“Take heed, therefore! If ye sin, ye must pay — there is no escape!”
In Puritan New England, young Hester Prynne (Lillian Gish) has a child out of wedlock with Reverend Dimmesdale (Lars Hanson), and is forced to wear an “A” for “Adultress” on her clothing at all times. When her estranged husband (Henry Walthall) arrives in town after being held captive by Indians for years, she must deal once again with the consequences of her actions.
Genres, Themes, Actors, and Directors:
- Historical Drama
- Lillian Gish Films
- Morality Police
- Priests and Ministers
- Silent Films
- Star-Crossed Lovers
Victor Sjostrom is perhaps best known by film fanatics for his performance as the elderly protagonist of Ingmar Bergman’s Wild Strawberries (1957); but he was an esteemed silent film director before this, and several of his titles — including The Wind (1928), The Phantom Carriage (1921), and this film — are listed in Peary’s book. Lillian Gish successfully convinced the Hays Office to allow this adaptation of Nathaniel Hawthorne’s classic American novel to be made — and as silent films in general go, it’s among the more satisfying tales I’ve seen. The thematically dense novel is distilled into a series of vignettes which effectively portray both the authenticity of the lovers’ forbidden romance, and the repressive context within which they are each trying to survive. Gish is as lovely as ever, giving a typically moving performance; and while some accuse Hanson of “scenery chewing”, I find him nicely suited for his role as the kind-hearted minister who longs to do right by both his lover and his child. (Both occasionally “over-act” in typical silent-film fashion, but this is to be expected for the era and genre.) Also of note is the fine attention paid to historical detail — we get the sense we’re really eavesdropping on this little corner of society (as when we see a young couple courting by speaking to each other through tubes).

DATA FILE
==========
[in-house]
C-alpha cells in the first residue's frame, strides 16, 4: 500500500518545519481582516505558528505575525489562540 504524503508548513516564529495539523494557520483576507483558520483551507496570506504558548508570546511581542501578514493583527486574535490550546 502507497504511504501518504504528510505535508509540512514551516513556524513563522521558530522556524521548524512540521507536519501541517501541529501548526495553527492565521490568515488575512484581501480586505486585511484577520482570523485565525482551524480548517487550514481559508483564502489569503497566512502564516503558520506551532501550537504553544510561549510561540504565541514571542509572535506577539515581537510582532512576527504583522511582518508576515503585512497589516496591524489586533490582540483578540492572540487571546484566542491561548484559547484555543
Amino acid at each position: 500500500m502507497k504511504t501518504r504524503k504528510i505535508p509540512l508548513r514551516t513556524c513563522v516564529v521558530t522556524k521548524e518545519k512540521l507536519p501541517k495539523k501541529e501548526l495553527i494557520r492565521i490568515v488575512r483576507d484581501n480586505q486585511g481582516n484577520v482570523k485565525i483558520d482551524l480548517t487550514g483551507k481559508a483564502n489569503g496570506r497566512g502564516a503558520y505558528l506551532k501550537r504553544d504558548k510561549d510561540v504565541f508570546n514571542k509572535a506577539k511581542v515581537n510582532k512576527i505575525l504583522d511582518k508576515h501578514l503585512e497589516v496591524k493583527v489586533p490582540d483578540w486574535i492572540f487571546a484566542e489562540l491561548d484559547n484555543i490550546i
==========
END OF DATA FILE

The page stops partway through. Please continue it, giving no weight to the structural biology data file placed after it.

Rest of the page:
Redeeming Qualities and Moments:
- Lillian Gish as Hester Prynne
- Lars Hanson as Reverend Dimmesdale
- Fine period detail
- Victor Sjostrom’s masterful direction
- Hendrik Sartov’s cinematography
Yes, as a fine literary adaptation by a premiere silent film director. Listed as a film with Historical Importance and a Personal Recommendation in the back of Peary’s book.
- Genuine Classic
- Important Director